Sport Golf

Friday 23 February 2018

Padraig Harrington's season ends in record low

William S Callahan

TO Victor Dubuisson, the spoils ... but for Padraig Harrington, the final round of the Turkish Open brought yet another long and fruitless season to a frustrating conclusion.

Harrington slipped to 68th in the Race to Dubai, his worst finish on the European Tour since he turned pro 18 years ago, leaving just three Irishmen, Graeme McDowell, Shane Lowry and Rory McIlroy, in the top 60 and eligible for this week's finale, the DP World Tour Championship.

Dubuisson was almost speechless with delight and excitement after wrapping up his first victory on the European Tour.

The Frenchman (23) looked not unlike a little kid on Christmas morning as he struggled to take in all his 'goodies' for beating an elite field which included three of the world's top five, Tiger Woods, Henrik Stenson and Justin Rose.

Along with a whopping €848,930, more than five times greater than his previous biggest pay-cheque since turning pro in 2010, Dubuisson leapt far enough inside the world's top 50 to be almost certain of an invite to next April's US Masters.

A place in the other three Majors and next year's four World Golf Championships, will also be his should the Cannes native maintain his status among the elite.


The way Dubuisson's game held up under intense pressure yesterday afternoon suggests that should not be a problem.

Most eyes at the Montgomerie Maxx Royal Resort were on Woods, his playing companion Stenson and the Swede's hot Race to Dubai rivals, Rose and Ian Poulter. Yet the greatest challenge to Dubuisson came from Jamie Donaldson as the Welshman posted a closing 63.

The 2012 Irish Open champion dramatically grabbed a share of the lead with a hole-in-one at the 180-yard 16th – this silk-smooth swing with his seven-iron earned Donaldson one million air miles from Turkish Airlines.

Dubuisson, leader by five overnight but stalled on even-par for his final round after a bogey at 14, then bravely took up the gauntlet.

He edged clear of Donaldson with a bounce-back birdie at 15, gave himself precious breathing space by holing an enormous putt for another at 17 and picked up his third shot in four holes at 18 for a fighting 69 that saw him finish two ahead on 24-under.

A final-round 65 eased Rose into a share of third with Tiger (67) and thrust him past McDowell to second in the Race to Dubai. The US Open champion is €213,467 behind leader Stenson, entering this week's €5.98m European finale.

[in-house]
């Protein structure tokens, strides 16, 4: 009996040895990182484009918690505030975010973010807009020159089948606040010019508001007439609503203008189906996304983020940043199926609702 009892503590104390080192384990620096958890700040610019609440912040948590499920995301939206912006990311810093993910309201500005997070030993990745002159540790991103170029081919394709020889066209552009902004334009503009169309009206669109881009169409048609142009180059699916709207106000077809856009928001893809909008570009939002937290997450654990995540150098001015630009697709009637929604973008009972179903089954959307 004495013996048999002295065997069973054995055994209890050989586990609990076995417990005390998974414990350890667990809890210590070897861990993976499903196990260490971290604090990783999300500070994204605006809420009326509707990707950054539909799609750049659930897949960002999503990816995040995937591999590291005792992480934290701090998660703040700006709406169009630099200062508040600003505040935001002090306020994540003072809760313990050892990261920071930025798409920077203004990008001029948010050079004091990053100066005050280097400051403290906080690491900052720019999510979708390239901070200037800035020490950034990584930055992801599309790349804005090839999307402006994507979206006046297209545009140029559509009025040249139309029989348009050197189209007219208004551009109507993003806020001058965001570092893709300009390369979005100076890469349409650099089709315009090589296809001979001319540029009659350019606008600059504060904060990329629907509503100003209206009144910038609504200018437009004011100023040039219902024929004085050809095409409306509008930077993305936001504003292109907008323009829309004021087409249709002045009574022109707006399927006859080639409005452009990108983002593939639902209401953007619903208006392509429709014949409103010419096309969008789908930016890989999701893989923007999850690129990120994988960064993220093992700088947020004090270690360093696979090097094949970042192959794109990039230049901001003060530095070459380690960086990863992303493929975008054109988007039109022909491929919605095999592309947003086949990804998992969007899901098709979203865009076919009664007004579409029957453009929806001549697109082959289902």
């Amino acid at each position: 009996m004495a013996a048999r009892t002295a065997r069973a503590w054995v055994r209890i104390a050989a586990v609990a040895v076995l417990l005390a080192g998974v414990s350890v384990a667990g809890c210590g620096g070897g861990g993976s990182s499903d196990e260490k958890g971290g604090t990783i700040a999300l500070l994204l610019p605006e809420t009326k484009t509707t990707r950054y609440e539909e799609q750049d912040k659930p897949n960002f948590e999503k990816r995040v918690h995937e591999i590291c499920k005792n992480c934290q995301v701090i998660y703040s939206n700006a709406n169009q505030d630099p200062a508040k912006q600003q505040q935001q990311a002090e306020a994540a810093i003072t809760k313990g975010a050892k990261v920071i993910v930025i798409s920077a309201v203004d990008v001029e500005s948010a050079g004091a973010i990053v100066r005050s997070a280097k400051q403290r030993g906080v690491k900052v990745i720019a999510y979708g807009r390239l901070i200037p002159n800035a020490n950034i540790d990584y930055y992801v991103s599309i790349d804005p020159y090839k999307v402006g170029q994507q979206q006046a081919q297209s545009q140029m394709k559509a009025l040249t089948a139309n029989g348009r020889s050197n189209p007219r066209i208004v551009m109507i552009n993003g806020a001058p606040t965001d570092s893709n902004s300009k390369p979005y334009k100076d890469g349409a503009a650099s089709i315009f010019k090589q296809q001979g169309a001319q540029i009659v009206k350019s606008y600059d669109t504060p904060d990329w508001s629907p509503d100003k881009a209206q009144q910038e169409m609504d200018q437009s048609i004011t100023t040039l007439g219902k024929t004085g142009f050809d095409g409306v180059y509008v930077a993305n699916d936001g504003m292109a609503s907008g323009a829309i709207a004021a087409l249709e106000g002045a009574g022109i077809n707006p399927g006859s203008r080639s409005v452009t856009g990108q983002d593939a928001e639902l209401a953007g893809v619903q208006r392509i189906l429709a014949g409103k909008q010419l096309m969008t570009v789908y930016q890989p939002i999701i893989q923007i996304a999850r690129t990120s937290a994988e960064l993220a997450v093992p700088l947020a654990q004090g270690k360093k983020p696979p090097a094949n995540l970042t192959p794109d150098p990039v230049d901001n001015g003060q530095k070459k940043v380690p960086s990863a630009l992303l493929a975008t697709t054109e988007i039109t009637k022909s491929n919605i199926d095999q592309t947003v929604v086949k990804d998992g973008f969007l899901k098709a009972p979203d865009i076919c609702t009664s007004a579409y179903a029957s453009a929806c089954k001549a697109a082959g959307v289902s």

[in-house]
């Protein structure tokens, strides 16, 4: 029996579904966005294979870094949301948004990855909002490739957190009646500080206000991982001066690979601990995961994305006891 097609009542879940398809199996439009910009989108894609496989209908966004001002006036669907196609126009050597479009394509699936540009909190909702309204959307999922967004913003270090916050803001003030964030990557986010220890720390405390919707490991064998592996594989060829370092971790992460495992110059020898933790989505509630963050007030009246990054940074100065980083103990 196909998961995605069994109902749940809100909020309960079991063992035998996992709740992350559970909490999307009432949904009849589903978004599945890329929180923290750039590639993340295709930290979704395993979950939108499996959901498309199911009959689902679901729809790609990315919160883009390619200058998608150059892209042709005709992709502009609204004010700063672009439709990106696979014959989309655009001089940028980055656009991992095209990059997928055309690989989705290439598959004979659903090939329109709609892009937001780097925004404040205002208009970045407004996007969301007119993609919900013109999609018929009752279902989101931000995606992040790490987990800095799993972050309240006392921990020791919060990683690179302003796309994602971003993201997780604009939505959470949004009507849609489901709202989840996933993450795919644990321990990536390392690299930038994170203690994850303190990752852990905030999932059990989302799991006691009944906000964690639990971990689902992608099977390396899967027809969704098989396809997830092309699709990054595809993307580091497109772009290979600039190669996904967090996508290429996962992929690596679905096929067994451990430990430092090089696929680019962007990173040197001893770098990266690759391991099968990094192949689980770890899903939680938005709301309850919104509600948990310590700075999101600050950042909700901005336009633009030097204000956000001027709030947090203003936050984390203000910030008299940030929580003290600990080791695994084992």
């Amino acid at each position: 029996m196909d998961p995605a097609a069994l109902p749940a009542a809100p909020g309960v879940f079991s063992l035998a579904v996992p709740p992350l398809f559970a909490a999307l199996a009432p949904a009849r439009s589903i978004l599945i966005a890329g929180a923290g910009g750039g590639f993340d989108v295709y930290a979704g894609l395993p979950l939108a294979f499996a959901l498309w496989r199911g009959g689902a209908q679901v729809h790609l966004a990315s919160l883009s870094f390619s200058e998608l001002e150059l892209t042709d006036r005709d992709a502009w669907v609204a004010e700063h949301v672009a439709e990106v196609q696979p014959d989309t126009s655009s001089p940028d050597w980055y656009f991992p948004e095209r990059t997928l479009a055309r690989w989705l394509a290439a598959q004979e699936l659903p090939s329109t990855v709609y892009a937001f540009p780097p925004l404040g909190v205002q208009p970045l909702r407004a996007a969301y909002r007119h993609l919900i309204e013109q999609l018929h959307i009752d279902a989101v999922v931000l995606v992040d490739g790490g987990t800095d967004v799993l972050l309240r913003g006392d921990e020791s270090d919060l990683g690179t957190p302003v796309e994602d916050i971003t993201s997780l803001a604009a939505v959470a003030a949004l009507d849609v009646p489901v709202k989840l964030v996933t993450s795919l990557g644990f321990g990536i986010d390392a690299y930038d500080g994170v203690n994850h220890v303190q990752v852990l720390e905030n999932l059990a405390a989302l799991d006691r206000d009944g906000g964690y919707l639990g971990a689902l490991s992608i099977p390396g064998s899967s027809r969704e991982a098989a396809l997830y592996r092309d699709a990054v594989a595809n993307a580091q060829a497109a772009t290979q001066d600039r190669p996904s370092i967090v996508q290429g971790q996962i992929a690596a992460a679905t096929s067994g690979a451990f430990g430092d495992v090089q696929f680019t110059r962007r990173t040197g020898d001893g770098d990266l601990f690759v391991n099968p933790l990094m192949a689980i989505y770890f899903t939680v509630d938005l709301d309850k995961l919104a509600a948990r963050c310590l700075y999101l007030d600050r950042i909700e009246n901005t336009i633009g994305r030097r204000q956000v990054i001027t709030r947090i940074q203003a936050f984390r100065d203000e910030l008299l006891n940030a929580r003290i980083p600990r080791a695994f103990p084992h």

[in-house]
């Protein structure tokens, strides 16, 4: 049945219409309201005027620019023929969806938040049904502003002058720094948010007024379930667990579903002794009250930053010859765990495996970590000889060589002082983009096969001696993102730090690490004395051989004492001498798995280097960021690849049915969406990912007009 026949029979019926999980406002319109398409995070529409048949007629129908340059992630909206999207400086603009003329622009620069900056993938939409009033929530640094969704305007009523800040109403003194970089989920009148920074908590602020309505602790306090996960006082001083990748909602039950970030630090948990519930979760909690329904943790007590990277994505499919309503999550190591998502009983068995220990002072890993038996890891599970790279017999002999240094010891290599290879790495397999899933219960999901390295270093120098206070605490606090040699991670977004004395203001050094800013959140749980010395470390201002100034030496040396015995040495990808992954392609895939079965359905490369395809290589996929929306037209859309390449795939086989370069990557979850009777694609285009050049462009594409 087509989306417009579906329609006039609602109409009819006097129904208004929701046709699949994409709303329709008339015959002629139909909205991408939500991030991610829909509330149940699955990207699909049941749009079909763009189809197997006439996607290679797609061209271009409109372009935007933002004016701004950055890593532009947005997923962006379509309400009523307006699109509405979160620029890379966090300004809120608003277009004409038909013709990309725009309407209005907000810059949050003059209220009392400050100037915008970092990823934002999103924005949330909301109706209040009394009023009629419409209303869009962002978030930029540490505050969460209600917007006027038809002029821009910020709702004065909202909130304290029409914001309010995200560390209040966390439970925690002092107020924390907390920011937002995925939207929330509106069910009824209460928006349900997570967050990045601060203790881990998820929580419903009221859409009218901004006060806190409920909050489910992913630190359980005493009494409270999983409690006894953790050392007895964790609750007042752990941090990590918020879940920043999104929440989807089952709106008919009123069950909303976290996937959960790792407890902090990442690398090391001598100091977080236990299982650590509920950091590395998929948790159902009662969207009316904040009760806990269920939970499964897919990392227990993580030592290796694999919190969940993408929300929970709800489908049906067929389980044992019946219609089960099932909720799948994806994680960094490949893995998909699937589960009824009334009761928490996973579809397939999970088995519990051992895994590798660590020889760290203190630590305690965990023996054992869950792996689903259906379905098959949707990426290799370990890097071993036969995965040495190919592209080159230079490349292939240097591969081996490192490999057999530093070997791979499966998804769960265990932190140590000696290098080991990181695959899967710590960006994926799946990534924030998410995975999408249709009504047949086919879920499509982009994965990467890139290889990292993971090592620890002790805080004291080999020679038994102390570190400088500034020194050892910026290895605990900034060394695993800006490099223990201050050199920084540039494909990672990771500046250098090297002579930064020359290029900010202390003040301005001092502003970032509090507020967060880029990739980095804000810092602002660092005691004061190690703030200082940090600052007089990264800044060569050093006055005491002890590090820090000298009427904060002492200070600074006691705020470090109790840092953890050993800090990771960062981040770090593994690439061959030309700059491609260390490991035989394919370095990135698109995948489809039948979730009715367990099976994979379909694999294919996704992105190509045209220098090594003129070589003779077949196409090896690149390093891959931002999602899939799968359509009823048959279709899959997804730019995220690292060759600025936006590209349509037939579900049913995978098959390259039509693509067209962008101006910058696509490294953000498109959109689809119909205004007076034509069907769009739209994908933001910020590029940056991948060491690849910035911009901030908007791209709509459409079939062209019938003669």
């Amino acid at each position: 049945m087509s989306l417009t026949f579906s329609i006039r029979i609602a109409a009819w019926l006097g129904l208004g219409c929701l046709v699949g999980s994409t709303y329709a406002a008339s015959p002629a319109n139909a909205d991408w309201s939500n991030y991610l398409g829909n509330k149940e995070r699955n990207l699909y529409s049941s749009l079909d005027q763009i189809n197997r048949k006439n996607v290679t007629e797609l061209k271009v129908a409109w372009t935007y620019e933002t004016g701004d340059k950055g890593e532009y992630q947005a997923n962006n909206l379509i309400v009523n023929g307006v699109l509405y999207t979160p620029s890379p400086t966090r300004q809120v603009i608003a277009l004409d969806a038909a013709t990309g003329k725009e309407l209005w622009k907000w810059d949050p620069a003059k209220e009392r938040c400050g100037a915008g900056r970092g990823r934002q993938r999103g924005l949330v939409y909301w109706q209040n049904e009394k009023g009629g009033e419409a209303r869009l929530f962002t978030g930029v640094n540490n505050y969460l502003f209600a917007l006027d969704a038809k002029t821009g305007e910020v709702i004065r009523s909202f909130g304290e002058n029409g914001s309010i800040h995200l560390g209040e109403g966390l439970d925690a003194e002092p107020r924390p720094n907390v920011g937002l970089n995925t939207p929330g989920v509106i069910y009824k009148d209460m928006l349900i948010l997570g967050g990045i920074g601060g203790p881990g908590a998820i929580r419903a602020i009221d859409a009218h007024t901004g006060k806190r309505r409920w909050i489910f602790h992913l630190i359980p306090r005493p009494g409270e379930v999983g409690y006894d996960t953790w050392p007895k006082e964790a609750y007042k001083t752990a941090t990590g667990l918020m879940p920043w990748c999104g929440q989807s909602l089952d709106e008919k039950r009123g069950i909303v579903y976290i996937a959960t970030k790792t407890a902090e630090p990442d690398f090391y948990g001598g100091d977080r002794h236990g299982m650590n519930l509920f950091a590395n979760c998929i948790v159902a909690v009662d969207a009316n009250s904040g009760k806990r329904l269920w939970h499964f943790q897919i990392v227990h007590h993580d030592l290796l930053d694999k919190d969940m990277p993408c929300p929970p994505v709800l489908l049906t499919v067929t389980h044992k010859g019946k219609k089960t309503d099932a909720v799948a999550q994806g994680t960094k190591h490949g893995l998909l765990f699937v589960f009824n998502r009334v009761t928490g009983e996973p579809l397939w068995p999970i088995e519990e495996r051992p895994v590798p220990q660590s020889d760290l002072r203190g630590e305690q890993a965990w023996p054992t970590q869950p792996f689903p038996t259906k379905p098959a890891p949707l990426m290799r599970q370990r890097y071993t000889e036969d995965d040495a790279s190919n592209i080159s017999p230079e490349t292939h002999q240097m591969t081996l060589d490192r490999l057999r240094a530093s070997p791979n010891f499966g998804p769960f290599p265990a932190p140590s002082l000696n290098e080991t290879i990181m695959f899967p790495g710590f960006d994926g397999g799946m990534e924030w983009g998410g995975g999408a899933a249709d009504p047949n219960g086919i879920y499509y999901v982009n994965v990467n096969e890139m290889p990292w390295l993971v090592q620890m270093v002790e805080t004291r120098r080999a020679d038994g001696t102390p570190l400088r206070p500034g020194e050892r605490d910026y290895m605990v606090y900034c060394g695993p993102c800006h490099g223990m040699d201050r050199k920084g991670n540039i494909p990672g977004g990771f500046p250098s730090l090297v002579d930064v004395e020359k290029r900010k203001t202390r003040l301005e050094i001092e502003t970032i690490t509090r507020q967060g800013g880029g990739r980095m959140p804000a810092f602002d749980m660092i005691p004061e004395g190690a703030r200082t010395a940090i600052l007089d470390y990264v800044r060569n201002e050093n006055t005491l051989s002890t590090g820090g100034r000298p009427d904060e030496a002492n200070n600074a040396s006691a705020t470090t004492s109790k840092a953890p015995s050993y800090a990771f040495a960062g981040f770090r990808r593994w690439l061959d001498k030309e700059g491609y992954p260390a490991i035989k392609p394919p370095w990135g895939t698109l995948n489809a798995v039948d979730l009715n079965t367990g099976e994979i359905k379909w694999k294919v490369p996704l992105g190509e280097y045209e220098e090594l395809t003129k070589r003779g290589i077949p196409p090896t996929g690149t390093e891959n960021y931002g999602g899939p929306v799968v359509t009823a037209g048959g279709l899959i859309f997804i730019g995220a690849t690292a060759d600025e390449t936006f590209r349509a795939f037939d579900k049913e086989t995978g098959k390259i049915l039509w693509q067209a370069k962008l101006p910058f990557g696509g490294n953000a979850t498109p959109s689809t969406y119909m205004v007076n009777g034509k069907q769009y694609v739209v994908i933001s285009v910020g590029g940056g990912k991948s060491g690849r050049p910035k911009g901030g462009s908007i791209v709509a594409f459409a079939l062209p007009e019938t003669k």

McDowell, who skipped Turkey, is €321,799 behind the Swede and €108,332 shy of Rose.

Should he finish third or better and ahead of Stenson, Rose and Poulter next Sunday at Jumeirah Golf Estates, McDowell will succeed Rory McIlroy as Race to Dubai champion.

Poulter lies just over €22,000 behind McDowell in fourth on the Money List. A tie for fifth with Raphael Jacquelin in Turkey boosted his earnings over the past three weeks to €1.06m (including a controversial 20pc bonus to those who played the first three Final Series events).

Stenson putted too poorly during back-to-back 69s over the weekend to deserve any better than a share of seventh in Belek. With just €353,906 separating the top four on the Money List, his place in history as the first winner of the FedEx and Race to Dubai in the same season is far from secure.

McIlroy took last week off but Lowry, who is 35th on the money list, posted splendid rounds of 65 and 67 at the weekend in Turkey to take a share of 44th on nine-under-par.

Sadly, Harrington's bid to force his way into the field in Dubai fizzled out as lack-lustre rounds of 71 left the struggling 42-year-old Dubliner in 50th on eight-under, nine shy of the top-10 finish required.

Well outside the world's top 100, Harrington plans an extended winter break and when he returns late in January, he'll face a race against the odds to make next year's first two World Championships, the Masters, US Open and, by extension, the Ryder Cup at Gleneagles.

Damien McGrane, called up for Turkey as a late reserve, ended up 82nd in the Race to Dubai with €342,165 after a closing 75 left him joint 70th on two-over.

Meanwhile, Darren Clarke tied 65th on four-over at the McGladrey Classic. He had five bogeys and just one birdie in his final-round 74 at Sea Island. Chris Kirk (28) clinched his second PGA Tour win on 14-under with a 66.

Masters champion Adam Scott romped to a four-stroke victory over American Rickie Fowler in the Australian PGA. A final-round 67 at Royal Pines moved him to 14-under after Fowler closed with 68.

Irish Independent

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